Til It Happens To You
Start writing a post
Politics and Activism

Til It Happens To You

I am more than a statistic.

167
Til It Happens To You
Melisa Im

This will likely be the hardest piece of writing I ever do, mainly because of how vulnerable and exposed this makes me feel, but more so because I know how many people out there are affected by this, but never come forward. Our headlines this week, and multiple times in my Facebook feed, read "Brock Turner to leave jail after 3 months for sex assault ." People's reactions are an array of disgust and complete shock. What goes through my mind is a myriad of things, but mainly what I feel is a sense of fear and a barrage of immediate flashbacks.

In February of 2015 I made my first therapy appointment ever. The social stigma of therapy being something that you only go to when something is "wrong" with you had plagued me. I felt weird for sitting in a room and talking to a complete stranger about something that I wouldn't tell my friends and family about. Surprisingly, it was incredibly helpful just to talk about it, to be heard. By the end of the appointment, I had been diagnosed with PTSD.

Three months prior to that I was raped.
I've been going in circles for months about writing this. I thought about writing it under a false name. I've written multiple drafts and deleted them thinking about how little I want my friends and family on Facebook to know this about me. No matter how far I've come, no matter how much I truly believe that what happened that night was not my fault, I still feel shame. I didn't want my friends or family feeling like I'm damaged, like I'm a victim. I am not. I am strong, I live my life happily, I work hard and I am independent.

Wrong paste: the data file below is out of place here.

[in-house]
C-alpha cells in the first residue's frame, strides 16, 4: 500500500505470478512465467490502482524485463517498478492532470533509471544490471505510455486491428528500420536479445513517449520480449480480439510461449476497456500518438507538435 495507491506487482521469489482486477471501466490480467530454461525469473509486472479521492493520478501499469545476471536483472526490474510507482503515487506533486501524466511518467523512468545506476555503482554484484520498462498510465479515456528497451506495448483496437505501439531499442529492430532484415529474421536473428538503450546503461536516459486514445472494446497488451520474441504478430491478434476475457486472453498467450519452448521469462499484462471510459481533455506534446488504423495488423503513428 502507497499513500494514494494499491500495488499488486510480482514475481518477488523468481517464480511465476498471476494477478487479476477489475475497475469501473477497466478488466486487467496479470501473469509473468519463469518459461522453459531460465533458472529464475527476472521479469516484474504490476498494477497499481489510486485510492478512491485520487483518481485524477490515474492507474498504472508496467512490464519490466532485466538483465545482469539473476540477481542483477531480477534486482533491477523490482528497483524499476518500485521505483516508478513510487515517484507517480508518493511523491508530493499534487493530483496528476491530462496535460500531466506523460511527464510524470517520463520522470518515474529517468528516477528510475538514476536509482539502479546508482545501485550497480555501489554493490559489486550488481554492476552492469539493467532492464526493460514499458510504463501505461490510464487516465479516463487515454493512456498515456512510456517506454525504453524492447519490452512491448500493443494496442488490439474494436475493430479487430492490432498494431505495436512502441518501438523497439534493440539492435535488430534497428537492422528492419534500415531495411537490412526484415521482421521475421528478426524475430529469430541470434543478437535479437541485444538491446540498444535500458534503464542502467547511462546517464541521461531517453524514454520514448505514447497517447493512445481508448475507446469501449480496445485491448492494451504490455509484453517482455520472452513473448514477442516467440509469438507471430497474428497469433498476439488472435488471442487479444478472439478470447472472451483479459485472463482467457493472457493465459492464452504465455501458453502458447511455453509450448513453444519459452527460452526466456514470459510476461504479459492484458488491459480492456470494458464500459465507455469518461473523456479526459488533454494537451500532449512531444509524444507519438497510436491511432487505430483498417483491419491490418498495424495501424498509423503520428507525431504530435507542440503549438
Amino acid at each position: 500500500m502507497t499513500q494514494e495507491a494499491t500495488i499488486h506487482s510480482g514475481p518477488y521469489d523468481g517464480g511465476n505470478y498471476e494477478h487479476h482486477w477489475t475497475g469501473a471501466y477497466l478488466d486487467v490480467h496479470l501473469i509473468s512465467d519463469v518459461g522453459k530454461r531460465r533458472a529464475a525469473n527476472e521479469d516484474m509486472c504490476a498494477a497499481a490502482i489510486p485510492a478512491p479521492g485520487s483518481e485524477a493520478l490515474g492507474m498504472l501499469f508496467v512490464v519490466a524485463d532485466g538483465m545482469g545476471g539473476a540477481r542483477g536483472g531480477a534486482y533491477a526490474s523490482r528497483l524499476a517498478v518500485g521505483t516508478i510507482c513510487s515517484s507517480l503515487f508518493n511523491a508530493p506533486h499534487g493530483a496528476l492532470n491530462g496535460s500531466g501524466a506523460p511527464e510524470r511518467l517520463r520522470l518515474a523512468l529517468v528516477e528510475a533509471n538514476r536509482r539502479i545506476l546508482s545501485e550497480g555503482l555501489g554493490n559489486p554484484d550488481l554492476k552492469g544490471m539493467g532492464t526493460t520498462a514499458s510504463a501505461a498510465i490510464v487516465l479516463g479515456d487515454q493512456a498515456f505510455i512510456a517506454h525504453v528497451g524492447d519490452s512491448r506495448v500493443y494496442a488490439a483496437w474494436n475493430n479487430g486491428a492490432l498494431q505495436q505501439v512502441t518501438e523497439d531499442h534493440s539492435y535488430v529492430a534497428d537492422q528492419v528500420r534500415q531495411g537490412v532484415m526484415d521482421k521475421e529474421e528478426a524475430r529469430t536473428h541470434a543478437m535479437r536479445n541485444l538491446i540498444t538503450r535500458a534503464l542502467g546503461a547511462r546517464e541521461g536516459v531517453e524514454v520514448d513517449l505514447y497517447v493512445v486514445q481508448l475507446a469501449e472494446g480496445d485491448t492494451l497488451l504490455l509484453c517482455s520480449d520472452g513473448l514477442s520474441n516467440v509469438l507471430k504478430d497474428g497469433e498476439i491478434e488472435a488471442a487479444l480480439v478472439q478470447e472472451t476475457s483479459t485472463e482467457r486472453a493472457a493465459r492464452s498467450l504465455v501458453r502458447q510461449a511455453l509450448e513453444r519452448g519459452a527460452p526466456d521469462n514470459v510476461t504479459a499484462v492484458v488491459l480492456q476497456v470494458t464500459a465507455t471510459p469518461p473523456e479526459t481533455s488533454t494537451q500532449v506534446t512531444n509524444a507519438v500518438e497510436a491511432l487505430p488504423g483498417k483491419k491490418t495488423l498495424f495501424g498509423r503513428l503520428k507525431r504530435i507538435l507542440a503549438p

But something that night changed me. Every time I’m in a room alone with a man, I get nervous. I often have nightmares of that night. Sometimes I don’t even have to be asleep to relive that horrible memory, the flashbacks come back to me as they please, a "trigger" is the word the therapist used. I carry pepper spray with me everywhere now. I used to be incredibly affectionate, now I don’t like for people to touch me, even if it’s just a hug. I used to be incredibly trusting, now I *rarely* trust people. I was changed against my will, but I am not a victim. I am a survivor.